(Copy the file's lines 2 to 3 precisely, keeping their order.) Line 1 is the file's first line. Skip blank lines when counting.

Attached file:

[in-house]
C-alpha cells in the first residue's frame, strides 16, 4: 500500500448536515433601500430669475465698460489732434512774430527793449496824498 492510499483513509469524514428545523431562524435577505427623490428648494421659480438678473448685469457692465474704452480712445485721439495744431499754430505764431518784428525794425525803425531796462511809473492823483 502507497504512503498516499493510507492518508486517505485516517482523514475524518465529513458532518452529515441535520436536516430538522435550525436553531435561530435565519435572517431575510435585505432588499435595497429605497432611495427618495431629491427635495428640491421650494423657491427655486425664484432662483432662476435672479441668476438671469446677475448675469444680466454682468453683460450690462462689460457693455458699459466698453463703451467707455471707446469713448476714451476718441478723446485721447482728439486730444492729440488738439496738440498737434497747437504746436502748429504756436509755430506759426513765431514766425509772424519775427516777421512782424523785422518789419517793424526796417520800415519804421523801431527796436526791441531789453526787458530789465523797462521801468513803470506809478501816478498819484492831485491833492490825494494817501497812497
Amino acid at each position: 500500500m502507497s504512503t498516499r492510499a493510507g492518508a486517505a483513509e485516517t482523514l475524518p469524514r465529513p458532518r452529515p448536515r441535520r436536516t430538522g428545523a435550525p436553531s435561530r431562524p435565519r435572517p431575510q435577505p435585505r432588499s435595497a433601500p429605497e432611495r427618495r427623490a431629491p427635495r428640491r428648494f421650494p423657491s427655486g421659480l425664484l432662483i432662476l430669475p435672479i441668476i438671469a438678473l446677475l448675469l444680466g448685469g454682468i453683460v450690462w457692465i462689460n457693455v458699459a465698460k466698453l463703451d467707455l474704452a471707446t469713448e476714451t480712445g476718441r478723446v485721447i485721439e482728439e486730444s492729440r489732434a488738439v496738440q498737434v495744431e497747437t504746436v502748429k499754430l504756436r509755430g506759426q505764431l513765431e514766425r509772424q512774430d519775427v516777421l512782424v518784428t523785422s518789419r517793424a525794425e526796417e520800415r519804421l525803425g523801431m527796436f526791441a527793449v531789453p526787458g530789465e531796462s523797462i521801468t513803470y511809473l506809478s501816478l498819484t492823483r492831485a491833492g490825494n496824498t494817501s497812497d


C-alpha cells in the first residue's frame, strides 16, 4: 500500500448536515433601500430669475465698460489732434512774430527793449496824498 492510499483513509469524514428545523431562524435577505427623490428648494421659480438678473448685469457692465474704452480712445485721439495744431499754430505764431518784428525794425525803425531796462511809473492823483 502507497504512503498516499493510507492518508486517505485516517482523514475524518465529513458532518452529515441535520436536516430538522435550525436553531435561530435565519435572517431575510435585505432588499435595497429605497432611495427618495431629491427635495428640491421650494423657491427655486425664484432662483432662476435672479441668476438671469446677475448675469444680466454682468453683460450690462462689460457693455458699459466698453463703451467707455471707446469713448476714451476718441478723446485721447482728439486730444492729440488738439496738440498737434497747437504746436502748429504756436509755430506759426513765431514766425509772424519775427516777421512782424523785422518789419517793424526796417520800415519804421523801431527796436526791441531789453526787458530789465523797462521801468513803470506809478501816478498819484492831485491833492490825494494817501497812497
Amino acid at each position: 500500500m502507497s504512503t498516499r492510499a493510507g492518508a486517505a483513509e485516517t482523514l475524518p469524514r465529513p458532518r452529515p448536515r441535520r436536516t430538522g428545523a435550525p436553531s435561530r431562524p435565519r435572517p431575510q435577505p435585505r432588499s435595497a433601500p429605497e432611495r427618495r427623490a431629491p427635495r428640491r428648494f421650494p423657491s427655486g421659480l425664484l432662483i432662476l430669475p435672479i441668476i438671469a438678473l446677475l448675469l444680466g448685469g454682468i453683460v450690462w457692465i462689460n457693455v458699459a465698460k466698453l463703451d467707455l474704452a471707446t469713448e476714451t480712445g476718441r478723446v485721447i485721439e482728439e486730444s492729440r489732434a488738439v496738440q498737434v495744431e497747437t504746436v502748429k499754430l504756436r509755430g506759426q505764431l513765431e514766425r509772424q512774430d519775427v516777421l512782424v518784428t523785422s518789419r517793424a525794425e526796417e520800415r519804421l525803425g523801431m527796436f526791441a527793449v531789453p526787458g530789465e531796462s523797462i521801468t513803470y511809473l506809478s501816478l498819484t492823483r492831485a491833492g490825494n496824498t494817501s497812497d